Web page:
Research nurse’s poster on complex cancer study wins first prize at public event

“It’s all about collaboration. Collaboration with people across the Cambridge Biomedical Campus was key to getting this study off the ground,” was the first thing Jason Domingo, senior clinical research charge nurse from the NIHR Cambridge Clinical Research Facility (CRF) said on winning the poster competition at the NIHR Cambridge BRC open evening which took place in November.

His poster highlighted the crucial elements of working with multiple hospital teams to set up a complex cancer trial and to try and improve the patient’s research journey.

The poster was one of 14 on display and was voted the winner by members of the public and healthcare professionals.

“This particular cancer trial involved a multi-team effort,” Jason emphasised. “It was a first-in-human trial to be hosted at the NIHR Cambridge CRF and we were only one of nine sites in the world. This treatment-trial was looking at radiation therapy to see if it could help patients with advanced tumours with overexpression of Gastrin-Releasing Peptide Receptor (GRPR), a receptor normally present on some body cells.

“The trial involved giving a radiation infusion to patients, they would then have regular bloods taken and scans to monitor the effects of the treatment. As well as providing radiation treatment, we were dealing with lots of new equipment like a dosimeter and Geiger-Muller contamination monitor that detects and measures radiation that you have been exposed to.

“This meant we had to set up our clinical rooms in a certain way and learn how to monitor radiation levels safely. All the staff had specific radiation safety training and learned how to use the right protective clothing and decontamination procedures.

“In order to set the study up in the CRF, we had to work closely with the hospital’s Cambridge Cancer Trials Centre, Nuclear Medicine, Estates and Facilities, Clinical Trials Pharmacy and Infection Control teams as well as the researchers, it was a team effort. Nuclear Medicine staff provided us with safety training to make sure we could run the study and we also completed risk assessments on members of staff to make sure they were safe to work on the trial.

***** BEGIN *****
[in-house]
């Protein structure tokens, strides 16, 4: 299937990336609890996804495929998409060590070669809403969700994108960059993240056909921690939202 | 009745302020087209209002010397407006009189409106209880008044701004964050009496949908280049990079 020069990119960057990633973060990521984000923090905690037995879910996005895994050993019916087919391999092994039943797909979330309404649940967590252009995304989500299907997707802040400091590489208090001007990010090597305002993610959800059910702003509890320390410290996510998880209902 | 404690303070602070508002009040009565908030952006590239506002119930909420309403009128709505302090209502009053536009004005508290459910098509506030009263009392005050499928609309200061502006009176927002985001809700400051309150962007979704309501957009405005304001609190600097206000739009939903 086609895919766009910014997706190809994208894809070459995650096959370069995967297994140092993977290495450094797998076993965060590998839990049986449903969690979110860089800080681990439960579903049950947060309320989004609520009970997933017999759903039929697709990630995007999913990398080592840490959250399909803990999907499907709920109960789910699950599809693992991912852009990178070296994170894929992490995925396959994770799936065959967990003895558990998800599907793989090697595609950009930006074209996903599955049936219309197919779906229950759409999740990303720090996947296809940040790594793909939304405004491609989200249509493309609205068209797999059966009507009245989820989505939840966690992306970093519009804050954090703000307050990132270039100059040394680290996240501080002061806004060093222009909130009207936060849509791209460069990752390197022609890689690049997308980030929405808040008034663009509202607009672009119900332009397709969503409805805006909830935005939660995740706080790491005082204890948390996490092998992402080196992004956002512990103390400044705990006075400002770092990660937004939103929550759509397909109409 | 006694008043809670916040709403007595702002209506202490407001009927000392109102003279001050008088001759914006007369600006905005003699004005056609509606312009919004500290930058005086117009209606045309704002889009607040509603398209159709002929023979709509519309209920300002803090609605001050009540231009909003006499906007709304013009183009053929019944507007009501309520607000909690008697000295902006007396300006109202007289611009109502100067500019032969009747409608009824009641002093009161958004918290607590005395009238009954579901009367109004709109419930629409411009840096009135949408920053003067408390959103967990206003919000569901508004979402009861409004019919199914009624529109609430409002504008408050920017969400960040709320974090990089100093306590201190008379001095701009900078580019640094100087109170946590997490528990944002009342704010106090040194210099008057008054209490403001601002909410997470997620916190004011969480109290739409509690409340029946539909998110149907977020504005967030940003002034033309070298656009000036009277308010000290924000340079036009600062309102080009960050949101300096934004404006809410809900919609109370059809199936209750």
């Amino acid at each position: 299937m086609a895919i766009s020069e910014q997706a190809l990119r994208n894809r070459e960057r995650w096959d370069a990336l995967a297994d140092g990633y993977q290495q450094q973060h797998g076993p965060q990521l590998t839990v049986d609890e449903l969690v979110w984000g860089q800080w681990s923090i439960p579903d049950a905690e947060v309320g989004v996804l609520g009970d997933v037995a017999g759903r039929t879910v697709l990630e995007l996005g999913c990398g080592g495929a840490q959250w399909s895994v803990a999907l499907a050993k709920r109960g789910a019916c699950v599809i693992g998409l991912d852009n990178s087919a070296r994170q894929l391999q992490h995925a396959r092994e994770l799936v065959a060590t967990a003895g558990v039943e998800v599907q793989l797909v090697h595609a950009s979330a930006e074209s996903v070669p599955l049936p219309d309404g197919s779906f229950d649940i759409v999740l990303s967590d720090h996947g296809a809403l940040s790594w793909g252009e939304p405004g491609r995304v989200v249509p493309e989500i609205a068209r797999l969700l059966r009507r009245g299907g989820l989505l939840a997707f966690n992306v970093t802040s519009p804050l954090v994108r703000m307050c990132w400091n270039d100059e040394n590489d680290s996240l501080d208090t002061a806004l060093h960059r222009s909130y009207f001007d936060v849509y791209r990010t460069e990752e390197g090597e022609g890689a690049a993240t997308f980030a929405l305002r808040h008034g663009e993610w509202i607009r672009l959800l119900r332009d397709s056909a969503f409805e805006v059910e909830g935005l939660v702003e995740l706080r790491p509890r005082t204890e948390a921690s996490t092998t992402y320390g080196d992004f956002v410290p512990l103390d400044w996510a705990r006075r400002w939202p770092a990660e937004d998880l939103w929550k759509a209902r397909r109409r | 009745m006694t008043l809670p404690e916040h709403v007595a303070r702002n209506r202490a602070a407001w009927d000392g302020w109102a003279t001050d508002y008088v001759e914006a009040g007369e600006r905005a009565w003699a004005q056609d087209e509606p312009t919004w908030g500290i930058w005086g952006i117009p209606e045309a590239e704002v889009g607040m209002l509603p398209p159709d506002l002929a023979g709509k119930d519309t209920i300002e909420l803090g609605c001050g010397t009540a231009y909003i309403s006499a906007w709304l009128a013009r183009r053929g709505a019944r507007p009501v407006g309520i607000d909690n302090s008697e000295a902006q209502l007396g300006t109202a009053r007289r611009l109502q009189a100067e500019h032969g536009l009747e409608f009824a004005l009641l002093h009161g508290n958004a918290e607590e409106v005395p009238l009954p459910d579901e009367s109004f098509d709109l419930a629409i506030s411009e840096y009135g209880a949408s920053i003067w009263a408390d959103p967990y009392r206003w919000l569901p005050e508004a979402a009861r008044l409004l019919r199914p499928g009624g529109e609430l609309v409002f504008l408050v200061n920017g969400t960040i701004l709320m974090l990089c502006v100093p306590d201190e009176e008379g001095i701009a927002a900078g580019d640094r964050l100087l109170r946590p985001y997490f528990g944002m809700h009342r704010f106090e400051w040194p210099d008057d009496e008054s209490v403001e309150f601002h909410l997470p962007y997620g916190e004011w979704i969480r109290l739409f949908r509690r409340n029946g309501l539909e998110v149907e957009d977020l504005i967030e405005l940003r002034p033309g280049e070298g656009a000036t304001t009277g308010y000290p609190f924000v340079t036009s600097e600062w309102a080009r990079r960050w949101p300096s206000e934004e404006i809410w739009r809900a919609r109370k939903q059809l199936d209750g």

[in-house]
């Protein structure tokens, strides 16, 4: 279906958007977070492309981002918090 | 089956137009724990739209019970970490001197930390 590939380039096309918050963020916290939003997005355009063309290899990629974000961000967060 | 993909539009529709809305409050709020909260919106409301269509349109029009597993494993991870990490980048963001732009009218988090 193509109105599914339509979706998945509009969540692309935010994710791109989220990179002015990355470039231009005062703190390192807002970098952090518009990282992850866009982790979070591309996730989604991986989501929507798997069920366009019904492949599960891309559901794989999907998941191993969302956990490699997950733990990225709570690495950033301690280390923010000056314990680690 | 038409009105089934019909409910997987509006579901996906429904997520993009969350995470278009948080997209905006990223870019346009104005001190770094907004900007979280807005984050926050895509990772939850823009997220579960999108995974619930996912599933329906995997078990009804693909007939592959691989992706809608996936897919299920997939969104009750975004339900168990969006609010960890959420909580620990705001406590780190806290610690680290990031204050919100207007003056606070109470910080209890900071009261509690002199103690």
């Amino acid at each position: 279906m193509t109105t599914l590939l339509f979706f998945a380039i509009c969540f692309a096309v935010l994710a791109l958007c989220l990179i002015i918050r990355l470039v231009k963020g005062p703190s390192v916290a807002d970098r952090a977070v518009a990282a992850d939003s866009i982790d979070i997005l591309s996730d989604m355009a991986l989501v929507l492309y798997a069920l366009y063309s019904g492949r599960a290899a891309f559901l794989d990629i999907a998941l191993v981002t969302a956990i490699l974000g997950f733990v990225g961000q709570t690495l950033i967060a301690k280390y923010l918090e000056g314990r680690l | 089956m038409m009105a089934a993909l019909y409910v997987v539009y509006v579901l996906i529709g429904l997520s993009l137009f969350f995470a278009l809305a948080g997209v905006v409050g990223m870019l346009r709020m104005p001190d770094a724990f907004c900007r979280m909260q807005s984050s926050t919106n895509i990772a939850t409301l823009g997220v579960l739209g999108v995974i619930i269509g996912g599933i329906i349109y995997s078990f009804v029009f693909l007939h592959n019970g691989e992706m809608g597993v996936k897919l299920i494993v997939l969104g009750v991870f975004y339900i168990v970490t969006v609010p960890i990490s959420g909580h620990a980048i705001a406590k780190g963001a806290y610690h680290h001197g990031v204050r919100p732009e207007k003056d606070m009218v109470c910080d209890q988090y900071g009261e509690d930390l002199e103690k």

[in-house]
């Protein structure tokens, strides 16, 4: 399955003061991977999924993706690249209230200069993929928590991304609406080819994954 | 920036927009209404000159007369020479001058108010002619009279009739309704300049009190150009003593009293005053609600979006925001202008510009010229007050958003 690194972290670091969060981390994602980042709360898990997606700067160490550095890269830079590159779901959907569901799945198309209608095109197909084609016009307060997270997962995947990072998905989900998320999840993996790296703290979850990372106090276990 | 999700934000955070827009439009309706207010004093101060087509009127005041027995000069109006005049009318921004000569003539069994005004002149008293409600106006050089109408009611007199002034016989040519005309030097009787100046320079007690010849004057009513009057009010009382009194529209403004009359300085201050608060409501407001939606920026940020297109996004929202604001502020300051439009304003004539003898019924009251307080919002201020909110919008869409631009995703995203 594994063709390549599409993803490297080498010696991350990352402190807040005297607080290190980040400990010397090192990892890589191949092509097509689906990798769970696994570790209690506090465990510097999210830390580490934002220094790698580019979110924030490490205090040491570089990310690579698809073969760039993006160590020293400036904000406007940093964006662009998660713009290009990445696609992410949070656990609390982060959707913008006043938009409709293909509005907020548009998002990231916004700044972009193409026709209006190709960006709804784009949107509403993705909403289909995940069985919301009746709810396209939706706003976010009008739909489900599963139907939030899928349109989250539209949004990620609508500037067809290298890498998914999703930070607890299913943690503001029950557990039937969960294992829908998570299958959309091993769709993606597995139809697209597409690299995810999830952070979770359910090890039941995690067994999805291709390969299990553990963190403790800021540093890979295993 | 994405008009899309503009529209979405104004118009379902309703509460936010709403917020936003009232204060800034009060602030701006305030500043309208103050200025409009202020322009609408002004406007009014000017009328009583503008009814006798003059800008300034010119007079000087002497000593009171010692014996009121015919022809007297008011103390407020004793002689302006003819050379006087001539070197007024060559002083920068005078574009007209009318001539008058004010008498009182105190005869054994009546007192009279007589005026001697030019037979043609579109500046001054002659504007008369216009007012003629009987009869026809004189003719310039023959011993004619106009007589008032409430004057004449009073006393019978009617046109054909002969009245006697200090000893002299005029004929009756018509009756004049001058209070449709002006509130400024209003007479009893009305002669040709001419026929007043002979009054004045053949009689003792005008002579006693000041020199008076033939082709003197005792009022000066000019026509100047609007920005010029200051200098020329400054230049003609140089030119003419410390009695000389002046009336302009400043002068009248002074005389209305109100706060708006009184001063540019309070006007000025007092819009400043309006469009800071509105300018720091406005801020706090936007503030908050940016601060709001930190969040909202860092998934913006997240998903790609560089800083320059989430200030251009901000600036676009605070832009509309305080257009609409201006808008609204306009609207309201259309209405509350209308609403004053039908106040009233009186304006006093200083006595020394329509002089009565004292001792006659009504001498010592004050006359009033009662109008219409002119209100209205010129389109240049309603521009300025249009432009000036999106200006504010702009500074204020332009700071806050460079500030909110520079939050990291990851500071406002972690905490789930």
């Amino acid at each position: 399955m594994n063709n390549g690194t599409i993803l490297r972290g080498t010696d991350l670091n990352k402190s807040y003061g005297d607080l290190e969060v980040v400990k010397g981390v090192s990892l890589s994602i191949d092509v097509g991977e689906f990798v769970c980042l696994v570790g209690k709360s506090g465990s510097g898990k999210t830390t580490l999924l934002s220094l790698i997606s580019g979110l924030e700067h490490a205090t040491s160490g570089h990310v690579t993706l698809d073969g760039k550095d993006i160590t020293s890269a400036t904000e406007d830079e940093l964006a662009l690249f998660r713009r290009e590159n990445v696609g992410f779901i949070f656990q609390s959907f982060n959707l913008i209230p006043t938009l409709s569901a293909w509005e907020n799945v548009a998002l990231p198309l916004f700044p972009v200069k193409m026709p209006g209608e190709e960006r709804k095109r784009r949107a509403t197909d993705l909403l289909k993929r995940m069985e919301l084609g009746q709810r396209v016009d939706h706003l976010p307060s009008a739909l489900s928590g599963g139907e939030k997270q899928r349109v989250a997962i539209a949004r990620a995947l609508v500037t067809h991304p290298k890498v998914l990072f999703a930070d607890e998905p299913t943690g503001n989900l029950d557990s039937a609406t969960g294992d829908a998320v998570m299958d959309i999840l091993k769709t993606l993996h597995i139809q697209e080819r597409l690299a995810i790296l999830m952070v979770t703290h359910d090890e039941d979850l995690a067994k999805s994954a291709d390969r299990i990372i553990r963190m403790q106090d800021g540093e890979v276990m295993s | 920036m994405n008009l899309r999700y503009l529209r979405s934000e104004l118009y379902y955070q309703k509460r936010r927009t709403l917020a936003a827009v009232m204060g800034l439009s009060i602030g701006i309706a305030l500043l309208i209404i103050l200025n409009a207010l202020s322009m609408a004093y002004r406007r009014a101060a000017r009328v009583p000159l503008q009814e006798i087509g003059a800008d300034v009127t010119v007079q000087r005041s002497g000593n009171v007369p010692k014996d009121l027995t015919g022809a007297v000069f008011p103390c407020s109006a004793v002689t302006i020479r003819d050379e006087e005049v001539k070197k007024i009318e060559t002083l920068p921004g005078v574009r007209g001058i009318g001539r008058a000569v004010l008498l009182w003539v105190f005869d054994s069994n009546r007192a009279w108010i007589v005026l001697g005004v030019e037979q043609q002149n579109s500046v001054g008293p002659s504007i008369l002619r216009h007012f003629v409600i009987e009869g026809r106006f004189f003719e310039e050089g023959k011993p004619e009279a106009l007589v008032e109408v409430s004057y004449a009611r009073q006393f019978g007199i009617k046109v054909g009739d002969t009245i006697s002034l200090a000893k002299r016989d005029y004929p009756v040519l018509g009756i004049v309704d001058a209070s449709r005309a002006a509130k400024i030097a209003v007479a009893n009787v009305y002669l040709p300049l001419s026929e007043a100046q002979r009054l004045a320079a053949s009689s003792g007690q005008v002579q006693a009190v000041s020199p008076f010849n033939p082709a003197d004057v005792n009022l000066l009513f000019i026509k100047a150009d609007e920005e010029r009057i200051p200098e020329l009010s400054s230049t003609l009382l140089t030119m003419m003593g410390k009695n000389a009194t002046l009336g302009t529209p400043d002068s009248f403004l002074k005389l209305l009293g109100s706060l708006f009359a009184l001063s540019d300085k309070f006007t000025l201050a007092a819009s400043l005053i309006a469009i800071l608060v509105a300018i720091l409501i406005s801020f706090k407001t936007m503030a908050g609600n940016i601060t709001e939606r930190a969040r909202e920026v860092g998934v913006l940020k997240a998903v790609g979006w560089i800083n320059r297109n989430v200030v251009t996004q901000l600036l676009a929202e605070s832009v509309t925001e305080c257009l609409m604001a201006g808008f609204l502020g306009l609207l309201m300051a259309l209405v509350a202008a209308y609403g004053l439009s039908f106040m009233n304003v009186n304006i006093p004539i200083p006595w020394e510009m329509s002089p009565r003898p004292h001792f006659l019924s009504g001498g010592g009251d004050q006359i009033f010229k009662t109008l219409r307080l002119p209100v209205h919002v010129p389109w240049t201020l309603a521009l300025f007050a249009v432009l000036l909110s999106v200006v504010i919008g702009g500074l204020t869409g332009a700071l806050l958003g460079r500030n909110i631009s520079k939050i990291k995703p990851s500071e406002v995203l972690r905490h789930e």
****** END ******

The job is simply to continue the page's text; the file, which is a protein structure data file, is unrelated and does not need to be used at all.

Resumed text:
“Being a patient-centric trial we then wanted to make sure the patients had a full understanding of what was involved and we wanted to them to have a good experience. The trial involved them staying overnight multiple times and some of the patients participating were coming from outside Cambridge.  

“We then decided to invite eligible patients to come and look around the facility, to see their private en-suite room, meet the staff and have the opportunity to ask any questions.  

“When they joined the trial it went really well. The radiation levels we were dealing with were low and safe for us to work, we were very well monitored by the hospital’s nuclear medicine team. The estates team ensured that trial’s urine samples will not contaminate others’, and infection control team made sure we had the right protective clothing and minimised any risks.

“The patients were comfortable and closely monitored, and they gave some really nice feedback at the end of their visits. They liked the facilities, knowing the hospital was nearby and enjoyed the calming atmosphere of the CRF.

“We knew this trial was going to be a new challenge but we had the support of so many hospital teams. We couldn’t have done it without them and part of this award goes to them as well.”

Jason Domingo, senior clinical research nurse and Caroline McMahon, Patient and Public Involvement Coordinator

Caroline McMahon, patient and public involvement coordinator at the NIHR Cambridge CRF, who worked on the poster with Jason said: “This poster is a prime example of why CRFs exist. We provide a dedicated space with experienced research nurses, facilities, expertise, resources and support staff to run trials like this, and without the help of other teams this study just wouldn’t have happened. Now the staff have this experience it means we can run more of these kind of trials in the future. Cambridge is an amazing place to do research, we’re fortunate that our CRF is based in the heart of the Cambridge Biomedical Campus and can work collaboratively with many different specialities.”

Jason added: “But it’s not just having the facilities and space, it’s the patients who really make a difference. Without our participants we couldn’t do research. I want to thank them all, any contribution whether it’s giving feedback or taking part in a trial makes a huge difference and it’s really valuable to us. Truly, today’s research has the potential to become tomorrow’s care and practice.”

Jason Domingo, senior clinical research charge nurse, poster winner
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